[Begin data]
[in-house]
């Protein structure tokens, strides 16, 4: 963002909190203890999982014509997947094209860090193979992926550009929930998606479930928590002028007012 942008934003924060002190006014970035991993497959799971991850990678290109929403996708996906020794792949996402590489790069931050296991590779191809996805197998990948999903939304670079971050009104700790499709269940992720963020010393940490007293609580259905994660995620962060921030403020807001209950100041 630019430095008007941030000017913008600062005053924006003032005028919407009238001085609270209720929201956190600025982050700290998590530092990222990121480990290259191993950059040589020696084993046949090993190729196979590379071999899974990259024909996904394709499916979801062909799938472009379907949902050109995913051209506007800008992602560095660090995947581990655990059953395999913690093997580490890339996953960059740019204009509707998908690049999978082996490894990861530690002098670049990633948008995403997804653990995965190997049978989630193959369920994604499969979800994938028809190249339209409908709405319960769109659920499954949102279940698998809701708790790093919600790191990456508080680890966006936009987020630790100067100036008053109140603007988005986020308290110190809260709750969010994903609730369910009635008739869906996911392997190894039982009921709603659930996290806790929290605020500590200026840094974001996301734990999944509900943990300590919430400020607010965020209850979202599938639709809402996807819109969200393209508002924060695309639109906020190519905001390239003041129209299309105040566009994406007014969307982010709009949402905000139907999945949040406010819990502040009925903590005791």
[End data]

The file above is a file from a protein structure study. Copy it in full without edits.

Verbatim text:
[in-house]
């Protein structure tokens, strides 16, 4: 963002909190203890999982014509997947094209860090193979992926550009929930998606479930928590002028007012 942008934003924060002190006014970035991993497959799971991850990678290109929403996708996906020794792949996402590489790069931050296991590779191809996805197998990948999903939304670079971050009104700790499709269940992720963020010393940490007293609580259905994660995620962060921030403020807001209950100041 630019430095008007941030000017913008600062005053924006003032005028919407009238001085609270209720929201956190600025982050700290998590530092990222990121480990290259191993950059040589020696084993046949090993190729196979590379071999899974990259024909996904394709499916979801062909799938472009379907949902050109995913051209506007800008992602560095660090995947581990655990059953395999913690093997580490890339996953960059740019204009509707998908690049999978082996490894990861530690002098670049990633948008995403997804653990995965190997049978989630193959369920994604499969979800994938028809190249339209409908709405319960769109659920499954949102279940698998809701708790790093919600790191990456508080680890966006936009987020630790100067100036008053109140603007988005986020308290110190809260709750969010994903609730369910009635008739869906996911392997190894039982009921709603659930996290806790929290605020500590200026840094974001996301734990999944509900943990300590919430400020607010965020209850979202599938639709809402996807819109969200393209508002924060695309639109906020190519905001390239003041129209299309105040566009994406007014969307982010709009949402905000139907999945949040406010819990502040009925903590005791």